Thursday, July 16, 2015

A Legend of Ancient Peru—The Four Brothers Part II

Continuing with the legend from the previous post in which the legend itself was covered. Below is the explanation of that last post, and the connection to the Book of Mormon and the events listed there with Lehi arriving in the Land of Promise and how his four adult sons interacted and fit so closely into this legend.1)  Four sons left Jerusalem -- Laman, Lemuel, Sam, and Nephi (1 Nephi 2:5);
2)  Sent by their father -- Nephi and his brothers were twice sent by their father Lehi back to Jerusalem, first for the brass plates (1 Nephi 3:4, 9) and later for Ishmael's family (1 Nephi 7:1-2);
3)  Propagators of the truth and militant soldiers of a new and exclusive gospel -- obviously, Nephi, Sam, Jacob, and Joseph were teachers of the truth and expounded on the gospel of Jesus Christ.  Nephi, himself, called Jacob and Joseph to be teachers and priests to his people (2 Nephi 5:26);
4)  Each brother was married to a sister-wife -- Laman, Lemuel, Sam, and Nephi each married a daughter of Ishmael (1 Nephi 16:7), thus each wife was a sister to each other wife. In addition, these wives were also descendants of Joseph as were Nephi and his brothers (1 Nephi 5:14; 6:2; 2 Nephi 3:4), thus making the daughters of Ishmael and the sons of Lehi cousins, or brothers and sisters in the tribe of Joseph;
5)  A golden staff of peculiar properties which informed them when their mission was at an end by remaining fixed on an unknown promised land toward which they were journeying -- this part of the legend should be broken down into the following parts:
    a.  Golden staff -- the Liahona was a ball of fine brass of curious workmanship (1 Nephi 16:10);
    b.  Of peculiar properties -- the Liahona had spindles that pointed in directions (1 Nephi 16:10), with words that appeared written on it (1 Nephi 16:27), and worked by the faith of those who used it (1 Nephi 16:28; 18:21).  The instrument also stopped working in the face of wickedness (1 Nephi 18:12);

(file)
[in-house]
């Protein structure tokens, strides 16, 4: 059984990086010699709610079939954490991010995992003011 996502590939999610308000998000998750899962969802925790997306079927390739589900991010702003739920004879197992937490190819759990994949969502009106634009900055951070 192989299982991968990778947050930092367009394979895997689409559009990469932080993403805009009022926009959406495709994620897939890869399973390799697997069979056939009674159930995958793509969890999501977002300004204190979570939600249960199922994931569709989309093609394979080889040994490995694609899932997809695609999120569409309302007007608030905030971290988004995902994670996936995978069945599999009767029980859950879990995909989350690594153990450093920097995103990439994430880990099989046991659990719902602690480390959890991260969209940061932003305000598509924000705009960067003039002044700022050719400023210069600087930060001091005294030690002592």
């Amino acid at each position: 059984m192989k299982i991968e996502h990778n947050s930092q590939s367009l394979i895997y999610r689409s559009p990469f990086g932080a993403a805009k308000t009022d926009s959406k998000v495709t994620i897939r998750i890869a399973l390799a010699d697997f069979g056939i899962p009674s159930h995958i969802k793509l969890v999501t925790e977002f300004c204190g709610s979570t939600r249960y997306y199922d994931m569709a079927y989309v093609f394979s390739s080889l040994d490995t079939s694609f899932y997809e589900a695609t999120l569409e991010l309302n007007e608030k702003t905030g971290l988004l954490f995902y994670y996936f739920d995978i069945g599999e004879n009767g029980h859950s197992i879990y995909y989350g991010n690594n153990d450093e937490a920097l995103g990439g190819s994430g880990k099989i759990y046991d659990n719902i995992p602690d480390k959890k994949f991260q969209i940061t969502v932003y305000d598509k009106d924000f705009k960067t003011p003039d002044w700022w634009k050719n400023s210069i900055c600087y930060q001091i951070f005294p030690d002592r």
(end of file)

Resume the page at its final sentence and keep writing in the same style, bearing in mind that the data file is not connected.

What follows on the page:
c. Fixed on an unknown promised land -- the Liahona was used by Nephi to guide him across the seas to the Land of Promise (1 Nephi 18:21-23).  About 500 years later, Helaman, while instructing his sons, reminded them that the Liahona pointed the Lehi colony on a straight course to the promised land (Alma 37:44);
    d.  It showed them when their journey was complete -- the 8 to 10 year journey through the wilderness and across the many waters culminated when the Lehi Colony finally reached the Land of Promise (1 Nephi 18:23).
6)  The oldest and most troublesome of the brothers -- time and again the oldest son, Laman, caused problems from the moment they left Jerusalem (1 Nephi 2:12) to the time they reached the Land of Promise (1 Nephi 18:11, 18; 2 Nephi 5:2-4), many times threatening to kill Nephi (1 Nephi 7:16; 17:48) and return to Jerusalem (1 Nephi 7:7);
7)  Who had prevailed upon to return to the place of origin -- Lehi asked Laman, as his first-born son, to return to Jerusalem  (1 Nephi 3:2-5) which was their place of origin for Lehi had spent all his days at Jerusalem (1 Nephi 1:4);
8)  To retrieve some golden vessels -- the brothers were sent back to retrieve the brass plates (1 Nephi 3:3) and in so doing, they obtained the gold and silver and all manner of riches from their father's house (1 Nephi 3:16, 22) to use in purchasing the brass plates from Laban (1 Nephi 3:24);